Transmedia (which you can read about on Henry Jenkins’ blog or on Wikipedia — since Jenkins is the man who came up with the term you might want to start there) is basically the idea that you can create a world with many different stories coming from it — and that those stories can exist in all sorts of media. Films and television are only two of them, but if you think about having the characters in those works also tweeting as if they were real, or exploring other characters from those worlds in a graphic novel or short story, or any of a dozen other forms of media (think songs, think fan fiction, and then keep thinking). I have been telling anyone who will listen that transmedia storytelling is the way that we’re going to survive in the future media/content creation world. Wouldn’t it be cool if we could present ourselves, not as editors of films, but as editors of the XYZ franchise? Yep, I know the world and the characters in XYZ world so well, that you want to hire me for all of the manifestations of that world. The same with writers, directors, actors, etc.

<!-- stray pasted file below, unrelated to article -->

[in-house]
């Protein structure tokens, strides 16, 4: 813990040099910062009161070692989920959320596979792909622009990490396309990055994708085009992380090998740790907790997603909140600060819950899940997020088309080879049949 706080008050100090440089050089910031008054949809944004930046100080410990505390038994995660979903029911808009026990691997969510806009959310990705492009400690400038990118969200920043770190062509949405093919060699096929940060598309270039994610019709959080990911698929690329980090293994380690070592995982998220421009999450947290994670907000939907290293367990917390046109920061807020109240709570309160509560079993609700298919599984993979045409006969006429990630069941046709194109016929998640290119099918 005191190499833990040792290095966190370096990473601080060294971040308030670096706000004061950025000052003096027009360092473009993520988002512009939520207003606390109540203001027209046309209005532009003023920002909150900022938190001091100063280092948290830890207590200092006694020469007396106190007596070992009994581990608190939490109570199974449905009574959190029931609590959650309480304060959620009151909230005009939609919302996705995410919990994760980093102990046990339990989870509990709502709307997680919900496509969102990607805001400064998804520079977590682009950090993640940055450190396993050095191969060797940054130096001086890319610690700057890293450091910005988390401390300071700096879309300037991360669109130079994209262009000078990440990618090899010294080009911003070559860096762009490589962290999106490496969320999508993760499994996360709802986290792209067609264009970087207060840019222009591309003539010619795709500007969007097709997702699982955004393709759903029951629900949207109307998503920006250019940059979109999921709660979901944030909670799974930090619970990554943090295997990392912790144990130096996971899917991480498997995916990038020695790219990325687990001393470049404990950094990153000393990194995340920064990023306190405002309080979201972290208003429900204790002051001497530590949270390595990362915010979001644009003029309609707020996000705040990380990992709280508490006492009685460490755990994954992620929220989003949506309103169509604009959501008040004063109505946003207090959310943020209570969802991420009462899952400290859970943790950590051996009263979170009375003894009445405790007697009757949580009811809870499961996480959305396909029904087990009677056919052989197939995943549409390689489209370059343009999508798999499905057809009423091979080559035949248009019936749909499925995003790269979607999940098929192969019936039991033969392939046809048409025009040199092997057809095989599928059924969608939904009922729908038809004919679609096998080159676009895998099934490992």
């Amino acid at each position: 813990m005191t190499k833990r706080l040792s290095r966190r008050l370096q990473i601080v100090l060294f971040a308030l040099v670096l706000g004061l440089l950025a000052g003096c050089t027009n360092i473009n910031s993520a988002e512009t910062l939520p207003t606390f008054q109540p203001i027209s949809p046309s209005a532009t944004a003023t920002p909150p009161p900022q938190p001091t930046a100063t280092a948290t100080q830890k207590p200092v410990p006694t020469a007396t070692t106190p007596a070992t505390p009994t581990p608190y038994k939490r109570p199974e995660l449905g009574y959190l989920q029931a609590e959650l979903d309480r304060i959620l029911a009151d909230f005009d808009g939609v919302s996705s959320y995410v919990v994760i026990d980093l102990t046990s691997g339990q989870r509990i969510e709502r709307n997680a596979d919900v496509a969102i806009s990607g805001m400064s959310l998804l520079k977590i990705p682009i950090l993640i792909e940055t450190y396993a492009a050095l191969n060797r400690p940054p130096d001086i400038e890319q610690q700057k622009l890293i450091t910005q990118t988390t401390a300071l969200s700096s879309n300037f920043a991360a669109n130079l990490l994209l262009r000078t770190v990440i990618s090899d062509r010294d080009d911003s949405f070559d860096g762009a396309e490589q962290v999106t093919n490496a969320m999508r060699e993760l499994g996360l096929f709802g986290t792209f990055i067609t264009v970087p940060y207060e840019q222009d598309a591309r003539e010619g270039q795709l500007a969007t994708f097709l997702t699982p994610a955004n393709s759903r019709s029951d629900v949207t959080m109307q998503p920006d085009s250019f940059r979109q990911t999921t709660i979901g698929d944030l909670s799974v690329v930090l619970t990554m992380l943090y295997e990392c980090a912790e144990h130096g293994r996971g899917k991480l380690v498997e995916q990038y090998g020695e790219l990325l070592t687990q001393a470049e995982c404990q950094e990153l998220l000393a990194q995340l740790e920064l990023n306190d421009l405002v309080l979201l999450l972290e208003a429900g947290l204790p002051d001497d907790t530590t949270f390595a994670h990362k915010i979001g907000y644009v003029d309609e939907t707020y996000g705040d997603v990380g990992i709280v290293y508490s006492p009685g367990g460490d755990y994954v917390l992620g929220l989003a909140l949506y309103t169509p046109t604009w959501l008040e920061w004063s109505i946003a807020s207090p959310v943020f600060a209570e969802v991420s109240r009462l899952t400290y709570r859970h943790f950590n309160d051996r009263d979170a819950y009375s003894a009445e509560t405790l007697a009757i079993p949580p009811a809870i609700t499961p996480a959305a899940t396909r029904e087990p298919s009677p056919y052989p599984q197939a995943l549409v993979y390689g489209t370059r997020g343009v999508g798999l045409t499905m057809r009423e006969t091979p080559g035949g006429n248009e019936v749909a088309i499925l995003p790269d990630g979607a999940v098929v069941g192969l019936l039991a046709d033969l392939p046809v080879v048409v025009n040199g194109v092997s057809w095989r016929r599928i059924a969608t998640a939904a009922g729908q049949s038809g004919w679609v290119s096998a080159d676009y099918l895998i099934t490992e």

So the conference was interesting. But something that one of the participants said really piqued my interest. Jennifer Holt, who was the sole academic on the panel and who runs the Media Industries Project at UC Santa Barbara, said the following fascinating thing. “People don’t want to own media anymore.” People, she said, want to view (and, I assume, rent), not own.
This flies in the face of the prevailing wisdom of only two years ago, which said that people wanted to hold onto their media, that they would rather download music and films than stream them. But that is clearly no longer the case. I prefer to listen to music on Spotify, rather than download it to my iTunes library. I prefer to watch movies on Netflix rather than buy the DVD or download. So it’s not only physical media that is dying, but bits and bytes on my drives. Yeah, I like to download things on occasion, or for my classroom use, but I confess that I’m an outlier. The DVD of Matrix that I lent my daughter is still sitting in her internal DVD drive. Not only does that mean that I don’t need it to watch, but it also means that she doesn’t have the need of her DVD drive. Mix CDs are gone. Playlists are in.
And, old industry distribution models — buh bye.